“Brilliantly terrifying… Teddy Wayne has written a masterclass on the privilege found in white male narcissism.”—Electric Literature

“Wayne…writes with sly grace about the seemingly unsympathetic plight of being a white American man, albeit by using ironic extremes rather than domestic realism. His ridicules are accurate and his bemusement is real, and often funny.”Bookforum

“Wildly inventive and disturbing”Esquire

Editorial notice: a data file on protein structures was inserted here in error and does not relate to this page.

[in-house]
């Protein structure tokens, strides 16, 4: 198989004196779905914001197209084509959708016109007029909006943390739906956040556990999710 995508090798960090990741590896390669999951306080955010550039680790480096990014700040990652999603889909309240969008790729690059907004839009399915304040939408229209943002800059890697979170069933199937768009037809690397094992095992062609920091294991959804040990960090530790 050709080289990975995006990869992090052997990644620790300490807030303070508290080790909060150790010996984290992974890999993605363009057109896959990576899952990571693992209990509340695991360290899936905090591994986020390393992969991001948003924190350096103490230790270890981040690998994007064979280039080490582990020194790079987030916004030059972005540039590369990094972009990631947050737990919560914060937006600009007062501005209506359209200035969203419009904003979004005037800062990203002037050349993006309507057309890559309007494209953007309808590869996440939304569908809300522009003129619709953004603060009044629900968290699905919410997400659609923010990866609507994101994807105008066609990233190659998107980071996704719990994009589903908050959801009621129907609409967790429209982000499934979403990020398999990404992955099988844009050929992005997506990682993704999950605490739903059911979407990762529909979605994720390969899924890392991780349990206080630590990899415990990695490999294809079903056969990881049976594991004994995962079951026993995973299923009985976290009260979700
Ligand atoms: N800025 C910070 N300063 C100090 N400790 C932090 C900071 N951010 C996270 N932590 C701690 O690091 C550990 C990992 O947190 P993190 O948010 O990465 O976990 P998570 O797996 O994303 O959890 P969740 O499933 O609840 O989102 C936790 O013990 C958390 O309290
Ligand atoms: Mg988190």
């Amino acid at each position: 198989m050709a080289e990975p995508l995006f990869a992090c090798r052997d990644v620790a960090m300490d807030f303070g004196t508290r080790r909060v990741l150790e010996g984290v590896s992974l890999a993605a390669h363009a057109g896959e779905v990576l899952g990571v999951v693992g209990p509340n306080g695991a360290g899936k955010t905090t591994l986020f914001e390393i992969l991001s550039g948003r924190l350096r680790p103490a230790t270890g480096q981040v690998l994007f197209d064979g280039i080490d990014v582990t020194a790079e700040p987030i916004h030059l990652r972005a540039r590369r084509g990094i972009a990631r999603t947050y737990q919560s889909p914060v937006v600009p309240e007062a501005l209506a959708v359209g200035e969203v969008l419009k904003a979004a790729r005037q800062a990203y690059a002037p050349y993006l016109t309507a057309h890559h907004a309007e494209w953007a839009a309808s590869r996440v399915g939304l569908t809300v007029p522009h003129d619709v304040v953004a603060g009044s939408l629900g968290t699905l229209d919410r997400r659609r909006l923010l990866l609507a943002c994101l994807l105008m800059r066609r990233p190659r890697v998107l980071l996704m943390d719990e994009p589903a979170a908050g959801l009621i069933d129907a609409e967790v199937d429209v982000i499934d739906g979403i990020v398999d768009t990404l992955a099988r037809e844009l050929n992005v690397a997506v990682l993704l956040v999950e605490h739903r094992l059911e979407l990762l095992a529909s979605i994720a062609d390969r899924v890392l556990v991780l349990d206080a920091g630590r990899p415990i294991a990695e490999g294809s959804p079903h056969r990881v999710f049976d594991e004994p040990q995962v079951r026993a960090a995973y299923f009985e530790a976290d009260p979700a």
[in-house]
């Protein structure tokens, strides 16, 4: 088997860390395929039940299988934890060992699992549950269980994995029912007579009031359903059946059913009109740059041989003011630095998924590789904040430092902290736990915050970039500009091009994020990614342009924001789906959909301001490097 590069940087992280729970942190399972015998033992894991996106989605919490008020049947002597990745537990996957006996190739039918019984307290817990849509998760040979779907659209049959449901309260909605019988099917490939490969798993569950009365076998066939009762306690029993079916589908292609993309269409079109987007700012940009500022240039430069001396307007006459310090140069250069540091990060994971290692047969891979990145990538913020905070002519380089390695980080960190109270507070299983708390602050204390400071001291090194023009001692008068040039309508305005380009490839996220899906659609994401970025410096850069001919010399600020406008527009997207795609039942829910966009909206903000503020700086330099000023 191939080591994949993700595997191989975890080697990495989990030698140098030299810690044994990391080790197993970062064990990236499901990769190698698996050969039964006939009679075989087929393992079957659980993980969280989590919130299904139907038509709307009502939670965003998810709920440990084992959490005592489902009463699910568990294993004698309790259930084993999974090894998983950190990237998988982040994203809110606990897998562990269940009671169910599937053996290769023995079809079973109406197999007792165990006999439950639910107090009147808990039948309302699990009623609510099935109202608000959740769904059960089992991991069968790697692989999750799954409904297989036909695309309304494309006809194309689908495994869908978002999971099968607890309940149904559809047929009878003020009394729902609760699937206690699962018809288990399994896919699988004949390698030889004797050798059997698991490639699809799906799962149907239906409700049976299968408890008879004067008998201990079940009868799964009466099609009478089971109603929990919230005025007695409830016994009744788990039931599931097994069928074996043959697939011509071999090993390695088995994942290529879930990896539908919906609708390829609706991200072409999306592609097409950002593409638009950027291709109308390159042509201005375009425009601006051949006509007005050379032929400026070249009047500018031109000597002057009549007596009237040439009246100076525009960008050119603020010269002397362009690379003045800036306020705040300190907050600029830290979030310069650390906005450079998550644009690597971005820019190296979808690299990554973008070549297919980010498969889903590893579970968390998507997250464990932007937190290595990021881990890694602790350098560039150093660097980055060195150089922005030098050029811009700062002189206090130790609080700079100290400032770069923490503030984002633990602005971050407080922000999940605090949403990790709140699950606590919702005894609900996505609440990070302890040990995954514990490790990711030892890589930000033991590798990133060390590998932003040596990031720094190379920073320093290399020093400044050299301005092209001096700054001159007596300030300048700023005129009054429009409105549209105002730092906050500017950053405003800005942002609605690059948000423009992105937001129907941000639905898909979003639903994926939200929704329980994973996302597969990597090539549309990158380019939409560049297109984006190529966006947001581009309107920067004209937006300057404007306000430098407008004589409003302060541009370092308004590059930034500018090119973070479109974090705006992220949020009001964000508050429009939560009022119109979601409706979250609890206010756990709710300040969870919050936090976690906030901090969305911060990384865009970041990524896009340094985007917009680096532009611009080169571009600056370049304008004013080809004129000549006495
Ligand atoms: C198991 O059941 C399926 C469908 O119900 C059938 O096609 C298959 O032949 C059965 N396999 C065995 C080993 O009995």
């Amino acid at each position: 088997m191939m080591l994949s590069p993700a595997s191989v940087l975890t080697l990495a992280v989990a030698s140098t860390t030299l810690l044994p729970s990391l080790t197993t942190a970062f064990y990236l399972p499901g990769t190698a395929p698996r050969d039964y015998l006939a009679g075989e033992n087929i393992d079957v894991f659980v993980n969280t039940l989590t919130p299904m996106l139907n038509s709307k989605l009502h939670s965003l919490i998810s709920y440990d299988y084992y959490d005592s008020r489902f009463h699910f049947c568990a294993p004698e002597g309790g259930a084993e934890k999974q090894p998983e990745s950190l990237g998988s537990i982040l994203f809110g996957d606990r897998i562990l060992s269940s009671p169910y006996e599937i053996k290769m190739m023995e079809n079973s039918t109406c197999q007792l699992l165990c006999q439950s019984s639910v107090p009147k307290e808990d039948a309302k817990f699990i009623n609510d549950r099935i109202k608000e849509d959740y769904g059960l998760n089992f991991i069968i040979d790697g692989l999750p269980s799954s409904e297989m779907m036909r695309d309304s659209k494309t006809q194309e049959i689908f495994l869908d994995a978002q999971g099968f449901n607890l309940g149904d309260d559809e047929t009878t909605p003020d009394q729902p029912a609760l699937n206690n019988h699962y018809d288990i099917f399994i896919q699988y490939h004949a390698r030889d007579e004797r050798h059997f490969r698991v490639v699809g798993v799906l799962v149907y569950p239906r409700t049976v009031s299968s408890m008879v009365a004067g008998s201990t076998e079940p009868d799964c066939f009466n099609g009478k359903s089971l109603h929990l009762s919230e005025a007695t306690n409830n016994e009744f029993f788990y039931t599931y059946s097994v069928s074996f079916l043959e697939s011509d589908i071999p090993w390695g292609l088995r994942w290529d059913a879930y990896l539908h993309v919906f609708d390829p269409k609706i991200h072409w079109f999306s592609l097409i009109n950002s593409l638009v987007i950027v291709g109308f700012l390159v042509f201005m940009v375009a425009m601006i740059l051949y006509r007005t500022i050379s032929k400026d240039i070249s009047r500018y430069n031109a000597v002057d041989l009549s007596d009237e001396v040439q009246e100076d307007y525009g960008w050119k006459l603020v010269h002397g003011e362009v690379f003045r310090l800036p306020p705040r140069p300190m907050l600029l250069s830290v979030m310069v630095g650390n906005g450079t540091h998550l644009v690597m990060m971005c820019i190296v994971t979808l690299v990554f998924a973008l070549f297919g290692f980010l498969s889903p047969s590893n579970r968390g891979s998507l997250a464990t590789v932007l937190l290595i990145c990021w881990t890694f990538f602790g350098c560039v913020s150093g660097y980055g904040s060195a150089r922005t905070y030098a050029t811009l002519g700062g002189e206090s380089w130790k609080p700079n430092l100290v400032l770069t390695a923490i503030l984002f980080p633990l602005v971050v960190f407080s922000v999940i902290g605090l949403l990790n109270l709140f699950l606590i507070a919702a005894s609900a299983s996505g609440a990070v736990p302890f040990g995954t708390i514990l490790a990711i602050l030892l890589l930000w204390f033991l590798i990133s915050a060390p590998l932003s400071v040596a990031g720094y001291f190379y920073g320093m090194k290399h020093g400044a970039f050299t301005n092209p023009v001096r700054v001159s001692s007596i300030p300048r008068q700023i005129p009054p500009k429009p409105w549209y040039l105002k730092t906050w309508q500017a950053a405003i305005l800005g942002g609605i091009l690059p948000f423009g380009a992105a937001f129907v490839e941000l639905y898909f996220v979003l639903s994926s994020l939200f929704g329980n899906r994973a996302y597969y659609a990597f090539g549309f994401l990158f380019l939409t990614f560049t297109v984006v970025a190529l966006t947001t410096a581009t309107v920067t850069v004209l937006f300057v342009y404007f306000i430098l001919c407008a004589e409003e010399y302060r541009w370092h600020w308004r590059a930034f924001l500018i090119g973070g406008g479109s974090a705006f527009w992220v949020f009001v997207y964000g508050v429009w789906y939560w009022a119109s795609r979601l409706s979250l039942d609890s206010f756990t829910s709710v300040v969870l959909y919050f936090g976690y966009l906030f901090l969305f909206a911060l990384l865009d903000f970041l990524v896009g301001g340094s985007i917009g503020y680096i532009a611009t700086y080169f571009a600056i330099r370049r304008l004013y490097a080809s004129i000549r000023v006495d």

“Engrossing…highlights hot-button issues on today’s campuses, making it seem all too real.”—People, “The Best Books of the Fall”

“Harrowing…complex [and] necessary.”—Salon

“An enthralling portrait of male narcissism and voyeuristic obsession.”Library Journal (starred review)

“A frightening portrayal of privilege.”Marie Claire

“Magnetic…incredibly compelling.”BookPage

“Wayne plumbs male privilege and status anxiety with disturbing insight. It’s a novel I read in one sitting and then immediately pressed on friends and strangers…It’s not a stretch to say the Whiting Award winner’s third novel might become the most incendiary book since Bret Easton Ellis’s American Psycho.”Electric Literature